Tags: Barclays | Chris Ashton | lawsuit | forex

Barclays FX 'Cartel' Trader Ashton Loses Dismissal Suit

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Friday, 30 Sep 2016 08:07 AM

A Barclays Plc trader fired amid the foreign-exchange market manipulation scandal lost his unfair dismissal case in London, three weeks after regulators banned him from the U.S. banking industry.

The bank took "appropriate actions in light of" Chris Ashton’s "gross misconduct," a London employment tribunal judge said in a Sept. 19 ruling. The decision is a rare clean win for banks fighting employment claims in the U.K. capital, a forum that has seen some success for traders who lost their jobs during a string of scandals that cost the industry billions of dollars in fines. 

Ashton was a member of "The Cartel" -- a now notorious chat room used by senior traders at banks including Barclays, JPMorgan Chase & Co. and UBS AG to share information and agree on ways to try to move currency benchmarks including the so-called 4 p.m. fix. He is the most high-profile of more than half a dozen traders and sales people who said in lawsuits that they were fired as banks rushed to appease regulators.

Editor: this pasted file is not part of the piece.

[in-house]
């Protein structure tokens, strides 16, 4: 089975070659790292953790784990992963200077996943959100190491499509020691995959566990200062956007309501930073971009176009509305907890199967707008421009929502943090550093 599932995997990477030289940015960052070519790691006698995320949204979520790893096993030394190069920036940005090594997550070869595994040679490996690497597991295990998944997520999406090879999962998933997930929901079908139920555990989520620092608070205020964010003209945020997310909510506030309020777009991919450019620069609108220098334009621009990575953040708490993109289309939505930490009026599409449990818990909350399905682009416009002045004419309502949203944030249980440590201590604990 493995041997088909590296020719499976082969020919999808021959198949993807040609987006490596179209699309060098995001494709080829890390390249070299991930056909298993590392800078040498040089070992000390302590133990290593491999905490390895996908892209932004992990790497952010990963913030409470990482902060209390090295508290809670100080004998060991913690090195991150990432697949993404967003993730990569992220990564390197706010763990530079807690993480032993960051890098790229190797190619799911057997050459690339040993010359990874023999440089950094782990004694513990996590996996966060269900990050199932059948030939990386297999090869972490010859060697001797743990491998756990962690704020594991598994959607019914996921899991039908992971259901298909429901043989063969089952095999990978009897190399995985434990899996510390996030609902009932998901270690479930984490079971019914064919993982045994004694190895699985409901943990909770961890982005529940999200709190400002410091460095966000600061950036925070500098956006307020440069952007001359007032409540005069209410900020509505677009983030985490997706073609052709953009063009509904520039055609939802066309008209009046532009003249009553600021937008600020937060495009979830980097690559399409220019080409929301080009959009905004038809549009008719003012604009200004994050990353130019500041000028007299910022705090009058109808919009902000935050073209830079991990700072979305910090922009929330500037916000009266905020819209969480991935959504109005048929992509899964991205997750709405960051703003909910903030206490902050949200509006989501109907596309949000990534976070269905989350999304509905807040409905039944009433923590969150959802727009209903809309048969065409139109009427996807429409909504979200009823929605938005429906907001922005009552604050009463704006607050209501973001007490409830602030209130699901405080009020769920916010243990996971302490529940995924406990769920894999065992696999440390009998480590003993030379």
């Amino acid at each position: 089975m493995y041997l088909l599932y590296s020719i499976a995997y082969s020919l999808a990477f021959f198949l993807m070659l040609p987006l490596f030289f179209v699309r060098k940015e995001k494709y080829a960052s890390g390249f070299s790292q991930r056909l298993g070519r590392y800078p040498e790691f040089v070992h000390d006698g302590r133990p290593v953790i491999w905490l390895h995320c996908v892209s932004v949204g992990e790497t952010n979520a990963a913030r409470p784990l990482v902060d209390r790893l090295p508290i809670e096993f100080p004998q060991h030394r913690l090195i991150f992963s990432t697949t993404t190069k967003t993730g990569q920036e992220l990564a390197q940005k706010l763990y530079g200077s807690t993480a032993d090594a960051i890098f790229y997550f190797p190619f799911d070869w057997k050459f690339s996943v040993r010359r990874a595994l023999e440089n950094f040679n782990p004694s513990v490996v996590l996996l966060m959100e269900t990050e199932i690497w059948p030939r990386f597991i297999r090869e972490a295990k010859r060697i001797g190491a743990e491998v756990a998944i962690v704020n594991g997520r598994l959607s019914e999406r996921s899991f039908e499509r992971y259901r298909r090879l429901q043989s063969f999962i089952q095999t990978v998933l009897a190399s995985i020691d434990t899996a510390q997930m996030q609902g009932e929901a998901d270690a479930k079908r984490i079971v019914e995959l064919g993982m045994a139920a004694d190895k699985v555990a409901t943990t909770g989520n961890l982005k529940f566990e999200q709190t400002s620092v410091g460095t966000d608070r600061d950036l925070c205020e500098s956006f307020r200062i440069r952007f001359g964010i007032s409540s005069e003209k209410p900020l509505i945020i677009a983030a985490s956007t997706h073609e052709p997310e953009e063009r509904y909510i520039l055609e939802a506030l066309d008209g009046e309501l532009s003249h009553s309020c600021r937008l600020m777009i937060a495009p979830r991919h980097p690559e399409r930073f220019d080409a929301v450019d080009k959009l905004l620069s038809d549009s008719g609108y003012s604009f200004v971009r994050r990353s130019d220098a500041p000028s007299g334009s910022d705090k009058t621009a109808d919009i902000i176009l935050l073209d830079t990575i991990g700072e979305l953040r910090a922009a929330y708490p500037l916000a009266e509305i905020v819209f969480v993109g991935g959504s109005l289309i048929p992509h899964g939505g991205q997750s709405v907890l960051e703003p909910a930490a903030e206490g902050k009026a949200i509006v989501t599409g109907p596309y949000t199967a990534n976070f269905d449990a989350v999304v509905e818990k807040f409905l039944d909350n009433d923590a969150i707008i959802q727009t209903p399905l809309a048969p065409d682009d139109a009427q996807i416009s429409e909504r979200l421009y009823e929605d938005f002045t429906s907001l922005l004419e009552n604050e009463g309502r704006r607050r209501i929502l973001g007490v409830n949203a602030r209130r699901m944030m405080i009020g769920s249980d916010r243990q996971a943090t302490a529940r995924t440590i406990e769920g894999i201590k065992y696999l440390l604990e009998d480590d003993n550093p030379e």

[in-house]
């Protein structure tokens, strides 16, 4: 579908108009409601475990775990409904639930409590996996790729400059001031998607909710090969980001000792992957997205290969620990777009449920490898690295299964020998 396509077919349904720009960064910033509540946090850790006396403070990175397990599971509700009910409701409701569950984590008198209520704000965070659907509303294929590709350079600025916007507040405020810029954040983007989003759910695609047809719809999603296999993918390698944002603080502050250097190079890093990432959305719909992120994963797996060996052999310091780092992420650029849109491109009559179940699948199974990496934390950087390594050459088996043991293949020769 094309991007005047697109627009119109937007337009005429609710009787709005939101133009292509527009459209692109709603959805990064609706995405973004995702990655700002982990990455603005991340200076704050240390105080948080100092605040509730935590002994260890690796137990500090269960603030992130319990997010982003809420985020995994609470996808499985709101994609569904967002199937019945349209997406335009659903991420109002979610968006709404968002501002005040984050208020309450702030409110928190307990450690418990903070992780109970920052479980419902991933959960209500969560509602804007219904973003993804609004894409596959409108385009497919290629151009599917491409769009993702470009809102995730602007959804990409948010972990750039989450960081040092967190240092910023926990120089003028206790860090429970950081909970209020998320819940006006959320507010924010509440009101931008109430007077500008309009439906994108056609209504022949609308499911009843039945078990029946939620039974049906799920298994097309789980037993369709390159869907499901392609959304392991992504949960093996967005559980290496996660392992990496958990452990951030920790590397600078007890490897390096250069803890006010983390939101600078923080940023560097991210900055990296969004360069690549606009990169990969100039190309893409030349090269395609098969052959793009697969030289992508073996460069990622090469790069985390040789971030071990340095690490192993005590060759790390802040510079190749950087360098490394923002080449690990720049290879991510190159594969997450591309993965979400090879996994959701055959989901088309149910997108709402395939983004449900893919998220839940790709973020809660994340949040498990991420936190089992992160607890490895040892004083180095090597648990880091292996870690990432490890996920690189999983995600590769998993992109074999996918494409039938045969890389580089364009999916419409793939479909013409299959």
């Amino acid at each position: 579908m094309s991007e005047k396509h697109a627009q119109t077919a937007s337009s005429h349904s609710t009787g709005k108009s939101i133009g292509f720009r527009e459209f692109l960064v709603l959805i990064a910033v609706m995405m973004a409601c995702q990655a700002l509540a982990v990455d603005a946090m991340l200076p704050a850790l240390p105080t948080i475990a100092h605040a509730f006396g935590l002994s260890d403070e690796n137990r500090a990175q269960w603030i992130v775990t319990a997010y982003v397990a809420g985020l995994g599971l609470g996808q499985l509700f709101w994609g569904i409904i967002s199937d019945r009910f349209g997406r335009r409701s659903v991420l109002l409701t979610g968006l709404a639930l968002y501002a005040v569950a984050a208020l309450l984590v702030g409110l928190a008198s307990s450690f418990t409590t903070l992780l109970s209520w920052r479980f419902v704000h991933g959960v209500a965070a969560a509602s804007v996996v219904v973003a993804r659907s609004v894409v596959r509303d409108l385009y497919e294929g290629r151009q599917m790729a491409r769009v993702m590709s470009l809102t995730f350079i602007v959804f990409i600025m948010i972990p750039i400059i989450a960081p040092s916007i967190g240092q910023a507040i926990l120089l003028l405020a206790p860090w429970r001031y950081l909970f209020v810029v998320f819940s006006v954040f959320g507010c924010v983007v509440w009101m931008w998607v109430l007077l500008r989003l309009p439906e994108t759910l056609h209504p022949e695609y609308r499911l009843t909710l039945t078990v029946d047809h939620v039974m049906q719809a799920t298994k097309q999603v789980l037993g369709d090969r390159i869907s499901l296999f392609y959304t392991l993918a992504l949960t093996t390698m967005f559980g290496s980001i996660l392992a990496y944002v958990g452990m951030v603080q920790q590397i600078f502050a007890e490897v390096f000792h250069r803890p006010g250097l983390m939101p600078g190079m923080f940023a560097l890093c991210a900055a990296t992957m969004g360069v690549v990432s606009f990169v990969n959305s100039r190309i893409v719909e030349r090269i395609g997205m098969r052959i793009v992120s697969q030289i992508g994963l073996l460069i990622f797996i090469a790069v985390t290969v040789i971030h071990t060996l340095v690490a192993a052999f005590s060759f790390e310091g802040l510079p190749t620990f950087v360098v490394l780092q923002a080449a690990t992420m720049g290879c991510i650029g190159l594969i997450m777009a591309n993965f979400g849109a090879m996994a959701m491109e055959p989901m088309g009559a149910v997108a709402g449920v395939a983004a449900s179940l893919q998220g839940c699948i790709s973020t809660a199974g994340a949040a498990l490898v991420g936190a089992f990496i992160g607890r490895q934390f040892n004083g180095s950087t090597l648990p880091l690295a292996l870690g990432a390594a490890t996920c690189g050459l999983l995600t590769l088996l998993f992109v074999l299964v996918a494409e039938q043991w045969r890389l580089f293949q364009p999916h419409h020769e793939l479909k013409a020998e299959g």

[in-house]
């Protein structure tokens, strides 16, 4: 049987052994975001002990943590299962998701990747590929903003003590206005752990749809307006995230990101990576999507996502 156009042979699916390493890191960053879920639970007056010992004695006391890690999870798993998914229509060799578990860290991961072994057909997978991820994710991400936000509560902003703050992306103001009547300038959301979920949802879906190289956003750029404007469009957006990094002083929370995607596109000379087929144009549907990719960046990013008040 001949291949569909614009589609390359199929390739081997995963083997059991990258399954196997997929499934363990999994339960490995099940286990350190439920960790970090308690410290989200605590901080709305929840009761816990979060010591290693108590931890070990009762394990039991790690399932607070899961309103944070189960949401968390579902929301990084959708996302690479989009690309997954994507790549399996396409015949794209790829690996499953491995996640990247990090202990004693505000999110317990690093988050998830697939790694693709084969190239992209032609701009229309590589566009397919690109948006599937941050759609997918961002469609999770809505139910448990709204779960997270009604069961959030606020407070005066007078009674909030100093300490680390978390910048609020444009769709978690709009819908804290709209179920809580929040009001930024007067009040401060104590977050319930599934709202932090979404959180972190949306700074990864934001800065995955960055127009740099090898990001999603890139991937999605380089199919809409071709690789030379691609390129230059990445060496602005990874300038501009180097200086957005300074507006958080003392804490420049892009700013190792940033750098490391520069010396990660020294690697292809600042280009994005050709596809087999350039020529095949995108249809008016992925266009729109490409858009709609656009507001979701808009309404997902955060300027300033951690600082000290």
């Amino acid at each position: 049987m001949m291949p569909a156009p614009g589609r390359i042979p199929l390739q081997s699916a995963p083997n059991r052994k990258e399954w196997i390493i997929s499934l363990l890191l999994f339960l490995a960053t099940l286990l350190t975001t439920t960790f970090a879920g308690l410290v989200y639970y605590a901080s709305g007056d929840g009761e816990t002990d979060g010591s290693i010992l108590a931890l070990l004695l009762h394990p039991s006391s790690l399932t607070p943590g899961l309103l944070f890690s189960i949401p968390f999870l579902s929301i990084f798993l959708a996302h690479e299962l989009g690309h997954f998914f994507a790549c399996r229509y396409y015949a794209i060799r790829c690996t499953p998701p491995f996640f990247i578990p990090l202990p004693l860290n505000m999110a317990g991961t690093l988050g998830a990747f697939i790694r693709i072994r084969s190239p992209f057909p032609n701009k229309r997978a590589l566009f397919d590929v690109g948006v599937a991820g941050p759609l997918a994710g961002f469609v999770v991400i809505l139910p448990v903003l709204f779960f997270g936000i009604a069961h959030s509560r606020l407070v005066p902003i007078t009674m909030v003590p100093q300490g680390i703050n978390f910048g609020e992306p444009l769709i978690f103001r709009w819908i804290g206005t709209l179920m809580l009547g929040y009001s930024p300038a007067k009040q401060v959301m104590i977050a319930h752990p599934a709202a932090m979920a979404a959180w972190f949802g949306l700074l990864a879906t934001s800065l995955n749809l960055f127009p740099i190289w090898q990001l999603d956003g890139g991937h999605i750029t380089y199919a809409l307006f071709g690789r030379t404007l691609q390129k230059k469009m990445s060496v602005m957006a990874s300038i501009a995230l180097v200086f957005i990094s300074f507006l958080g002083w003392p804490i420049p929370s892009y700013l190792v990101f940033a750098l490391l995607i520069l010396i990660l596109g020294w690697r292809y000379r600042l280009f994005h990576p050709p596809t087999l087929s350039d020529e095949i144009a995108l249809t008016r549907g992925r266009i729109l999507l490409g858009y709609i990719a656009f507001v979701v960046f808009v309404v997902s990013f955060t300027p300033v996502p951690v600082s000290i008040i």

During a hearing in July, Barclays officials cited transcripts of chats Ashton participated in that included discussions about "using inside information" to make money, a joke about his best friend’s wife and references to "The Cartel.” A Barclays spokesman didn’t immediately return a call seeking comment on the ruling.

Ashton’s lawyer declined to comment about the ruling, which can be appealed. The decision was dated about three weeks after Ashton, who was based in London, was banned from the U.S. banking industry by the Federal Reserve.

Mixed Results

Banks fired dozens of traders in the aftermath of regulatory probes into foreign-exchange markets, which have led to fines of at least $10 billion.

Some traders have won claims of unfair dismissal, but failed to get support for their allegations that they were penalized for reporting improper conduct. That would have allowed them to seek recoveries beyond an approximate 80,000-pound ($103,600) cap.

Ashton was promoted by Barclays in October 2013, a year after he warned bosses about misconduct in electronic chat rooms and four months after news broke that banks were manipulating the rate fixing process, according to his witness statement. The ruling in Ashton’s case said he was fired because of his own misconduct and not because he blew the whistle on improper conduct. 

Ashton’s FX colleagues Mark Clark and Jack Murray, have also sued the bank in the employment tribunal.

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A Barclays Plc trader fired amid the foreign-exchange market manipulation scandal lost his unfair dismissal case in London, three weeks after regulators banned him from the U.S. banking industry.
Barclays, Chris Ashton, lawsuit, forex
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2016-07-30
Friday, 30 Sep 2016 08:07 AM
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